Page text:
by Joanne Carew

Did COVID-19 boost cloud usage in sub-Saharan Africa?

News Analysis
Sep 02, 2020
Cloud ComputingIT StrategyRemote Work

Businesses in Sub-Saharan Africa are increasingly turning to cloud to improve operational efficiency and COVID-19 has added fuel to the fire.

IT staff setting server hardware in a data center.
Credit: Evgeniy Shkolenko / Getty Images

Cloud technology has helped business in sub-Saharan Africa manage the disruptions caused by the coronavirus pandemic. This is one of the key findings of the third edition of the Cloud in Africa report, released Wednesday.

The 2020 report was conducted by South African market research firm World Wide Worx in partnership with F5, DigiCloud Africa, and Dell Technologies. It showcases how different countries are leveraging cloud and what investments they are making in cloud technologies.

Over 90 percent of surveyed respondents described cloud computing as being “important” in their response to the COVID-19 crisis. Perhaps unsurprisingly, cloud has primarily been used to boost disaster recovery (91 percent), remote working (82 percent) and customer service activities (52 percent) efforts. When asked if they felt that cloud had helped governments mitigate the impact of the pandemic, eight out of 10 respondents stated that cloud played a critical role government’s remote work, public communication and crisis coordination strategies.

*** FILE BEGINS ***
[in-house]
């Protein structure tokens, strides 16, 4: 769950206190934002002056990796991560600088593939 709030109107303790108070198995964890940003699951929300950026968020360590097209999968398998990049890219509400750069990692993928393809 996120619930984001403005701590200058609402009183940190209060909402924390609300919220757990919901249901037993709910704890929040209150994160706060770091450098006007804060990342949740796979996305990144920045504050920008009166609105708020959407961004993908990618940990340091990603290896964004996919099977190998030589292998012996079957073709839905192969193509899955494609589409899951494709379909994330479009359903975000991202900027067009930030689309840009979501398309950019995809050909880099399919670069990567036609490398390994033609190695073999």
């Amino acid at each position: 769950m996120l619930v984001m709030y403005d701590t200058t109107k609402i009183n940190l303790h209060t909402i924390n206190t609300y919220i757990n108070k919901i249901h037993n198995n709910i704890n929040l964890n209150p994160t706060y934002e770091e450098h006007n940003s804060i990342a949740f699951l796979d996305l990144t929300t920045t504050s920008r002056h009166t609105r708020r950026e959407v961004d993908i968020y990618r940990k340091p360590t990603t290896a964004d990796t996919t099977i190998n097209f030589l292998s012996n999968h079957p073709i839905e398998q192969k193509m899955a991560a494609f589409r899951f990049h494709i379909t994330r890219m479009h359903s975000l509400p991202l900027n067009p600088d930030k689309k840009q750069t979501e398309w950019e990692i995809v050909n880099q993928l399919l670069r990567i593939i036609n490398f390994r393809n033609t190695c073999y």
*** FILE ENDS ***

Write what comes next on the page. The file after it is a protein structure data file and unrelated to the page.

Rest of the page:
The 2020 study is the most comprehensive overview to date, featuring input from technology experts across South Africa, Nigeria, Kenya, Zambia, Zimbabwe, Namibia, Botswana and Malawi. The research was conducted in July and August this year, with technology and IT decision-makers from over 400 small, medium and large businesses.

African cloud migration increases

Looking back on the original Cloud in Africa report, which was released in 2013, World Wide Worx founder and MD Arthur Goldstuck explained that about 50 percent of businesses across South Africa, Kenya and Nigeria were actively using cloud in some form or another.

Fast forward to 2018, when the second edition of the report was released, and this figure had risen to 100 percent. “This doesn’t mean that these businesses were all-in when it comes to cloud,” Goldstuck clarified. “But it means that they were using the cloud for certain aspects of their business operations.” As such, he described 2018 as a watershed moment for cloud in sub-Saharan Africa. Now, in 2020, these businesses are starting to realise the strategic business benefits of cloud and are slowly moving more of their business applications into the cloud.

arthur goldstuck Arthur Goldstuck

Arthur Goldstuck is the founder and managing director of World Wide Worx.

But this doesn’t mean that African business leaders don’t have any worries about working in the cloud. The report mentions data security as the single biggest concern when it comes to cloud. This fear has likely been exacerbated by a recent spate of high profile data breaches, Goldstuck says.